McKinsey-surveyed retailers that plan on lowering staffing levels expect to reopen stores with 22% fewer associates on average and to retrain employees for an average of eight hours per employee. Many retailers will also need to reassess and modify their long-term store network plans. For instance, 32% of McKinsey-surveyed retailers are contemplating closing underperforming stores permanently, while 34% are considering pausing new store openings. Such decisions need to be done strategically while considering demand and supply.
Revamped retail formats: omnichannel retail
If consumers remain hesitant about shopping at brick-and-mortar stores in the foreseeable future, they may further opt for digital retail formats that bypass in-person contact. Brands must increasingly incorporate e-commerce channels into their broader strategy, thereby strengthening their omnichannel retail approach. The predominant objective of retailers in tackling the post-pandemic landscape should revolve around the integration of online and offline channels, thus blurring the divide between digital and physical retail.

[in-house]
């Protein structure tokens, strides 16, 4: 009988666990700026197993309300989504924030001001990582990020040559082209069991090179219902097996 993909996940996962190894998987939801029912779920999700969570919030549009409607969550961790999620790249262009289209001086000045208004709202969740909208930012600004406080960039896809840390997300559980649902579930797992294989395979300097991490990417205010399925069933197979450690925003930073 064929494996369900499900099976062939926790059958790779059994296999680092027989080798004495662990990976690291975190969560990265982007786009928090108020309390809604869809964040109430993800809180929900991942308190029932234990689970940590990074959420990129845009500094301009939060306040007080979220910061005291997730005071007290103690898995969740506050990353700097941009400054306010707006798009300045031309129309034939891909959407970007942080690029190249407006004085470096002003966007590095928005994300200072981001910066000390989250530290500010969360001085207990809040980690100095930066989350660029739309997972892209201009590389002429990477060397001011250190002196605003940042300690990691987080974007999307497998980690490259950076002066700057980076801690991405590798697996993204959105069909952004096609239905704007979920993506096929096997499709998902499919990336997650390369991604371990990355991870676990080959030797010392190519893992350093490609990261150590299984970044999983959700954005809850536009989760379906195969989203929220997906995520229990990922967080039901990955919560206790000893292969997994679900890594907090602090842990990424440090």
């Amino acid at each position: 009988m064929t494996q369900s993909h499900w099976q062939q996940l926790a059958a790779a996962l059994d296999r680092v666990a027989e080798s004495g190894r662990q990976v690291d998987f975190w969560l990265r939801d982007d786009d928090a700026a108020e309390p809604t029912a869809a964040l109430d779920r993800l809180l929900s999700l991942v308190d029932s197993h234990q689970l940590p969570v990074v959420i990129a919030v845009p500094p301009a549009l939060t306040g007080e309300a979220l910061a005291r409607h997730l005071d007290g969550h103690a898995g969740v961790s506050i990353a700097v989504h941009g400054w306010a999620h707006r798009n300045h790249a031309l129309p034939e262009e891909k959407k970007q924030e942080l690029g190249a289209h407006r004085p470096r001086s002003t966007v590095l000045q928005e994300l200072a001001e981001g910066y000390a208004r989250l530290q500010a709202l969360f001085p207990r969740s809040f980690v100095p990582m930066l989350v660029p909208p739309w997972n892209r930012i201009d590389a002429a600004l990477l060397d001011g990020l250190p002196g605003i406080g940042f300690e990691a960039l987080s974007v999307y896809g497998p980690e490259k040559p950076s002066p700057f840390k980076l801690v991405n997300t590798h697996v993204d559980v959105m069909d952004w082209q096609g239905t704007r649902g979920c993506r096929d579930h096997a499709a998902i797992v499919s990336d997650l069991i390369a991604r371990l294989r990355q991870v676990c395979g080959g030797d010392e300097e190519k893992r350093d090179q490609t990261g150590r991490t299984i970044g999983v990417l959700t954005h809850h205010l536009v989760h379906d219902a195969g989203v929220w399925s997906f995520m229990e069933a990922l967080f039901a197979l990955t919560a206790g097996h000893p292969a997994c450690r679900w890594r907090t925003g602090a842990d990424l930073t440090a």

Three promising omnichannel strategies that have gained prominence during the pandemic include: buy online, pick up in-store; permanent dark stores; and touchless retail.
Buy online, pick up in-store
The COVID-19 pandemic will yield long-lasting, permanent impacts on consumer behaviour, driven by fears of further outbreaks. As consumers continue to opt for digital retail formats, brands must adapt to this new reality by improving the integration of online and offline channels. During the pandemic, buy online pick up in-store (BOPIS) and even curbside BOPIS—in which store associates bring customers’ orders to their car trunk—emerged as a successful retail format that enabled consumers to purchase their desired products without spending time in stores.
According to Rakuten Intelligence, from March 12 to March 15, the number of BOPIS orders increased by 82.8% compared to the same period last year. In designing a successful BOPIS format, Salesforce recommends the following: disclose inventory availability on the website, staff employees adequately on pick-and-pack tasks, provide several pickup options at online checkout, and use apps and geofencing to coordinate efficient pickups.